The stiff competition witnessed today in the Kenyan telecommunication industry, has brought a need for Safaricom to rethink the concept of value creation to find out what its customers actually appreciate. Designing services that create value for customers has become very demanding especially in the current mobile markets, where product and service lifecycles are short and customer needs are hard to anticipate (Minna Pura et al., 2007). In this case, this study is needed to increase Safari com understanding of how its subscribers’ in Mombasa perceive its services. The findings of this study may help the management of Safaricom to better understand how its mobile services create value for its customers in Mombasa, to position its services relative to its competitors’ services, and to communicate the appropriate value propositions to potential customers.

2.3: Conceptual Framework

This section summarizes the conceptual framework and demonstrates how this study when conducted will add to past research. Herein, the key theoretical concepts are defined and their interrelationships are identified based on literature review.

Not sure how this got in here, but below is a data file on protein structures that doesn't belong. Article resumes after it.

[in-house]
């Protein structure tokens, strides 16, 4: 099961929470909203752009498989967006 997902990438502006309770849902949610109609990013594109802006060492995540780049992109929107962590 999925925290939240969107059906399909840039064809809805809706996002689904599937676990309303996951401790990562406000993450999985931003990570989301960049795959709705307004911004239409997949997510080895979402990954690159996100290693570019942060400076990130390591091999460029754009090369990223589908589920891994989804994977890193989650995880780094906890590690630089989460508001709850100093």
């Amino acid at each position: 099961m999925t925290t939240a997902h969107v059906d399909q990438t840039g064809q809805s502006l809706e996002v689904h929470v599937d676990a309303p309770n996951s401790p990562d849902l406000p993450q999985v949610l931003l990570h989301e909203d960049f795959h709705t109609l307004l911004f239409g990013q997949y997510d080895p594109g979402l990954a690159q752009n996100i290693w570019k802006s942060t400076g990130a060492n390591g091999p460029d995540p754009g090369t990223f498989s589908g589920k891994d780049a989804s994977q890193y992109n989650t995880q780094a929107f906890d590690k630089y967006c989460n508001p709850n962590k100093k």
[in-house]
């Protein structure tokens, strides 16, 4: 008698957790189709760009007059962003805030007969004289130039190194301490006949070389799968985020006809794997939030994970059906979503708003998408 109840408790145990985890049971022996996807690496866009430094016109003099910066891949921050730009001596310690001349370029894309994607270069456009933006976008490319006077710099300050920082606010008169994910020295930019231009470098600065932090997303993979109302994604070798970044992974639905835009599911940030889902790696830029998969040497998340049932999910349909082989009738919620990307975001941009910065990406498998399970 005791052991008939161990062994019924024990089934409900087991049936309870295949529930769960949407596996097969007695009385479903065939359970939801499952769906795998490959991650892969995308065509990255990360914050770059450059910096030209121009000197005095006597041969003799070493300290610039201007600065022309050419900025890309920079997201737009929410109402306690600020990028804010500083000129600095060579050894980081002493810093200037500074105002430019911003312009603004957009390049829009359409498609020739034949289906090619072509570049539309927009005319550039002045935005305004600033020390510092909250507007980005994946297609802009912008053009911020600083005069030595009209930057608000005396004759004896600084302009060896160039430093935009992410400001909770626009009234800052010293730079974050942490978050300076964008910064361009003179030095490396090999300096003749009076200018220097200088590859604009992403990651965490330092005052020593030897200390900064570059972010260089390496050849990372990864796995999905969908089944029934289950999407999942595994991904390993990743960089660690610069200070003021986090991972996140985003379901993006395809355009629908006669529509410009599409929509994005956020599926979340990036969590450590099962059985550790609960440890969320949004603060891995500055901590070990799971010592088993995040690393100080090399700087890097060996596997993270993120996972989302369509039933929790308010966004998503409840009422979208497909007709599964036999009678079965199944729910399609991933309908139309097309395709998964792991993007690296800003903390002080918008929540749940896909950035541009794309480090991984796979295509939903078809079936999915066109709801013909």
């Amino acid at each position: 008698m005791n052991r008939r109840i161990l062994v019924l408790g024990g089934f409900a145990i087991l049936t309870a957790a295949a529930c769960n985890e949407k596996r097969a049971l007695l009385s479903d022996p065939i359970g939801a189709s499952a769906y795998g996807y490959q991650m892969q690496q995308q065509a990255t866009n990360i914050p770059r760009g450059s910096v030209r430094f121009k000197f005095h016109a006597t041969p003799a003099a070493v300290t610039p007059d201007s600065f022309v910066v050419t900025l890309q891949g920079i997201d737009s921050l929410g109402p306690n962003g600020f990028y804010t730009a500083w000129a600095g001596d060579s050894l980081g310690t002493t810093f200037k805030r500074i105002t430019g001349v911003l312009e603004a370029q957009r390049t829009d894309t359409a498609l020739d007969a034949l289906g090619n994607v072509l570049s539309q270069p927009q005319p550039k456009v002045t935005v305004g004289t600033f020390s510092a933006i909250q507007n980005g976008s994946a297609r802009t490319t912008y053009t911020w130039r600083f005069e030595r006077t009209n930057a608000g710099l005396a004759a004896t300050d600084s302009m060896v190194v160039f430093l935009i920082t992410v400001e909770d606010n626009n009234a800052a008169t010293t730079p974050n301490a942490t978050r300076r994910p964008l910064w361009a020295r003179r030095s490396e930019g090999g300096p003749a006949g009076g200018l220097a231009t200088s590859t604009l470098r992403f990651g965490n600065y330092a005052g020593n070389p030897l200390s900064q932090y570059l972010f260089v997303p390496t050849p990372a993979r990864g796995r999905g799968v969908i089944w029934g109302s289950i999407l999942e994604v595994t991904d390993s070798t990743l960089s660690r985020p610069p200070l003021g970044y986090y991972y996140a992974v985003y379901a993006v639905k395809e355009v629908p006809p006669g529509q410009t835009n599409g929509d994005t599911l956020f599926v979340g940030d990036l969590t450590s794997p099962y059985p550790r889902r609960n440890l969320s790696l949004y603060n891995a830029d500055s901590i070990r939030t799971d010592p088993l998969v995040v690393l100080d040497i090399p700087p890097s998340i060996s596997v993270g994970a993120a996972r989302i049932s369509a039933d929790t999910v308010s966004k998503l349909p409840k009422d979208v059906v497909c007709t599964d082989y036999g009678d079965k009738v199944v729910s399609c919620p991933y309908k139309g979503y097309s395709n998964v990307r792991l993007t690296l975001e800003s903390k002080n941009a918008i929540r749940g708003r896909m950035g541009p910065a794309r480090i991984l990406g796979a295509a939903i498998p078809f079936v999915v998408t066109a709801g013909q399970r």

This study determined customer perceived value (dependent variable) in Safaricom mobile services in Mombasa and investigates its effect on Customer loyalty (Dependent Variable). Perceived value was determined as two individual dimensions (Service Quality) (independent variable) and value for Money (independent value)). The key constructs are illustrated in the research model shown in Figure 2.

2.3.1: Customer Perceived Value

Customer perceived value is the value that customers perceive to receive or experience by using a service, and it steers purchase behavior (Bettman et aI. 1998). Customer perceived value is usually defined in service marketing as: “the customers overall assessment of the utility of a product based on perceptions of what is received and what is given” (Zeithaml, 1988).

Traditionally, perceived value is based on customers’ experiences and seen as trade-off between benefits and sacrifices (Flint et aI. 2002; Gronroos 2000) or between quality and sacrifices (Monroe 1990; Ravald and Gronroos 1996), which can divided into monetary and psychological (Dodds and Monroe 1991).